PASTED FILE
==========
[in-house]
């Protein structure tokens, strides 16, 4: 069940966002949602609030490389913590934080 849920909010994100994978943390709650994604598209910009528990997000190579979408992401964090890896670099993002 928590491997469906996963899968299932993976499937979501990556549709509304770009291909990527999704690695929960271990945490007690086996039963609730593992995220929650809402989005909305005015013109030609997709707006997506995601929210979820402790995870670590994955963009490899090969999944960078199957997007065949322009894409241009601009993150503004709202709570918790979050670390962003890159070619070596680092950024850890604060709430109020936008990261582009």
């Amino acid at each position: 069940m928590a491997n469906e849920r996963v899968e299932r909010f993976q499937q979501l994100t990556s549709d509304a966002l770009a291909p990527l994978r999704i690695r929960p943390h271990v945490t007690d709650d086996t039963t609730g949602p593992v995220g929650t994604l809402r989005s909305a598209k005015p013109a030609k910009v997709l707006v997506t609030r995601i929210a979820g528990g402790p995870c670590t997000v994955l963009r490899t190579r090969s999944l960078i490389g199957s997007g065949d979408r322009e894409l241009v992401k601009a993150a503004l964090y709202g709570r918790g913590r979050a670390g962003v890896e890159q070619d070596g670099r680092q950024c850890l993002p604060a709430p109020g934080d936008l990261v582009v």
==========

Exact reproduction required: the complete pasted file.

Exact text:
[in-house]
């Protein structure tokens, strides 16, 4: 069940966002949602609030490389913590934080 849920909010994100994978943390709650994604598209910009528990997000190579979408992401964090890896670099993002 928590491997469906996963899968299932993976499937979501990556549709509304770009291909990527999704690695929960271990945490007690086996039963609730593992995220929650809402989005909305005015013109030609997709707006997506995601929210979820402790995870670590994955963009490899090969999944960078199957997007065949322009894409241009601009993150503004709202709570918790979050670390962003890159070619070596680092950024850890604060709430109020936008990261582009």
């Amino acid at each position: 069940m928590a491997n469906e849920r996963v899968e299932r909010f993976q499937q979501l994100t990556s549709d509304a966002l770009a291909p990527l994978r999704i690695r929960p943390h271990v945490t007690d709650d086996t039963t609730g949602p593992v995220g929650t994604l809402r989005s909305a598209k005015p013109a030609k910009v997709l707006v997506t609030r995601i929210a979820g528990g402790p995870c670590t997000v994955l963009r490899t190579r090969s999944l960078i490389g199957s997007g065949d979408r322009e894409l241009v992401k601009a993150a503004l964090y709202g709570r918790g913590r979050a670390g962003v890896e890159q070619d070596g670099r680092q950024c850890l993002p604060a709430p109020g934080d936008l990261v582009v």